## Tuesday, December 01, 2020

### [xiodztwy] double pendulum numerical ODE

consider modeling a double pendulum or its generalization to more segments with a numerical ordinary differential equation solver.  (the generalization does not seem to have a name: the term "compound pendulum" refers to something else.  perhaps call the generalization "a multiple pendulum", not to be confused with "multiple pendulums" which is just a collection of pendulums / pendula.)

motion of a frictionless (undamped) double pendulum makes intuitive sense but looks aesthetically bizarre.

Verlet method, Stoermer's rule, and symplectic methods initially look promising because they are numerically stable.  Runge-Kutta is not numerically stable.

numerically stable does not mean that energy is conserved.  it only means energy does not head to infinity.  in practice, for Verlet, energy oscillates around the starting value.  however, i suspect that, because of roundoff error, even for numerically stable methods, energy can eventually differ from starting energy by an arbitrary large amount if you let the simulation go for long enough, behaving like a random walk.

because effects like cracking the whip can occur, if we want accuracy, we need to use an adaptive stepsize algorithm.  but maybe we don't need accuracy if it only has to look good enough for entertainment (computer graphics).

adaptive stepsize Verlet methods are few and far between.  the only one i could find is in Numerical Recipes c16-5, "Second-Order Conservative Equations", which plugs Stoermer's rule into the Bulirsch-Stoer method.  adaptive stepsize for Bulirsch-Stoer is described in the previous section, c16-4.

Peter Young's notes, "The leapfrog method and other "symplectic" algorithms for integrating Newton's laws of motion" http://physics.ucsc.edu/~peter/242/leapfrog.pdf, curiously state "I am not aware of adaptive stepsize control for symplectic algorithms" one sentence after mentioning Numerical Recipes.

the notes also disrecommend regular Verlet because it is more susceptible to roundoff error than velocity Verlet.  Numerical Recipes's Stoermer's rule mentioned above gives a method (from Henrici) to reduce that roundoff error.

despite these criticisms, the notes are pretty good, giving the best explanation i could find for Verlet's numerical stability (computing the Jacobian), and explicitly saying energy is not conserved, but listing other things which are conserved.  it also gives higher order symplectic algorithms.

incidentally, we also need adaptive stepsize for N-body gravity simulations because close passes can occur.  this and crack-the-whip mentioned earlier seemingly eliminate the naive (constant-stepsize) Verlet method from the domains it is most famously designed for.

two constraints: pendulum segments are fixed length (rigid).  conservation of energy.

keeping pendulum segment lengths constant requires some sort of tweak no matter what algorithm we choose.  unless we really don't care about accuracy: we could let the segment lengths drift over time.  we won't explore this further.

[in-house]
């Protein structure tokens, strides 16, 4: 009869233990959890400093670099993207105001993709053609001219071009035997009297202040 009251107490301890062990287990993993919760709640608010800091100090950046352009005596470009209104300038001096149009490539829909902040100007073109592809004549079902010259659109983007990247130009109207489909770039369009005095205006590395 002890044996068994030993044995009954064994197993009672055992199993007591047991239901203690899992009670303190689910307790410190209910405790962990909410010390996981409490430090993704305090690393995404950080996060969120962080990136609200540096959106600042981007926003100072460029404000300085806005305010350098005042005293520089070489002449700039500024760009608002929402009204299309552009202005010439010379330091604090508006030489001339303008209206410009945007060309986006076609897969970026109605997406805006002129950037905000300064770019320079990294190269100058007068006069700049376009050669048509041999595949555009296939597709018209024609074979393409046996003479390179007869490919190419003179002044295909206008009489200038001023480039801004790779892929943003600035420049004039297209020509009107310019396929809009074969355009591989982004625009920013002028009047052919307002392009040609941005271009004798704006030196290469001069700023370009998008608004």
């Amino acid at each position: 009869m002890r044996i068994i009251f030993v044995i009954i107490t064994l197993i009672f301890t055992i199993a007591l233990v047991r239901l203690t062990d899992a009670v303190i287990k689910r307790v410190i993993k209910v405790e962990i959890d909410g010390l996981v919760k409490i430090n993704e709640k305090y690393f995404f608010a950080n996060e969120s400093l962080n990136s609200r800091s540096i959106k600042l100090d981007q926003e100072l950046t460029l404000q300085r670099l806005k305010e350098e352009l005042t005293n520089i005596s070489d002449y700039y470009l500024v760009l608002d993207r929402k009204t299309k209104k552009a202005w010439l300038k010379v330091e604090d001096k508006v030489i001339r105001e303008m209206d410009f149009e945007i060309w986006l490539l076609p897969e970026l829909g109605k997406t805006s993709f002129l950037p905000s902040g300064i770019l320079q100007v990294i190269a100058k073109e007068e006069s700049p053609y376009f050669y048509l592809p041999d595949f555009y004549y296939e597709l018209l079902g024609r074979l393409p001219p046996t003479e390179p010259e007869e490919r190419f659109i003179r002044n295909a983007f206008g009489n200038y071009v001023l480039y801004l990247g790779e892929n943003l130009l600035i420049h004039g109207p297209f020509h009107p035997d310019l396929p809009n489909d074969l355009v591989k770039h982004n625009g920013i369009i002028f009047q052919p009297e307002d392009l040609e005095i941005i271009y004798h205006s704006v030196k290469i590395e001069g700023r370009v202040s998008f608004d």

let segment positions be in Cartesian coordinates.  the force of gravity acts on the center of mass, while the segments act on each other through pivot points.  we briefly thought about using polar coordinates, defining a local coordinate origin for each segment at its pivot point, and doing a coordinate transform for each segment going down the line, because that seems complicated.  however, others have done it, via Lagrangians: https://jakevdp.github.io/blog/2017/03/08/triple-pendulum-chaos/

probably bad idea: instead of being rigid, model segments as very stiff springs.  unfortunately, the stiffer the spring, the smaller the step-size you need for accuracy.  maybe it's possible to do a Richardson extrapolation-like trick to extrapolate to infinite stiffness each time step.  once a spring starts vibrating, it's going to keep vibrating forever because we have no damping.  if we were to add damping, then energy would no longer be conserved.

not so bad idea: let the segments be not-very-stiff springs.  this completely changes the model, but it may be acceptable, even desirable, for entertainment: jiggly pendulum.  it's curious how making the model more complicated might cause solving it to become more straightforward.

tweak for rigidity:  take one time step with the ODE solver.  move the endpoint of the first segment horizontally until its length is correct.  then move the endpoint of the next segment horizontally to meet the rigidity constraint, and so on down the line.  nothing changes height, so gravitational potential energy remains unchanged.  (this assumes segments have constant linear density.)  there are generally two horizontal positions which satisfy rigidity: pick the closer one.  there may be some tricky details.  even more tricky if 3D.

tweak velocities so that energy remains conserved each time step.  one cannot use regular Verlet for this because we need velocities to calculate kinetic energy.

more complicated: adjust velocities and positions simultaneously, a constrained minimization problem, probably non-linear.  adjust both velocities and positions as little as possible (by some measure) to meet the constraints.  should we try to minimize adjustments to velocity or to kinetic energy?  they differ by a square root.

given that we are tweaking for rigidity and conservation of energy every time step, stability of Verlet no longer provides much of a benefit.

can one do similar tweaks to conserve energy in a N-body gravity simulation?  also conserve momentum.

segments can be decorated to be any shape.  center of mass of a segment can be anywhere: compound pendulum.  interesting might be tracking a point on the opposite side of the pivot point from the center of mass.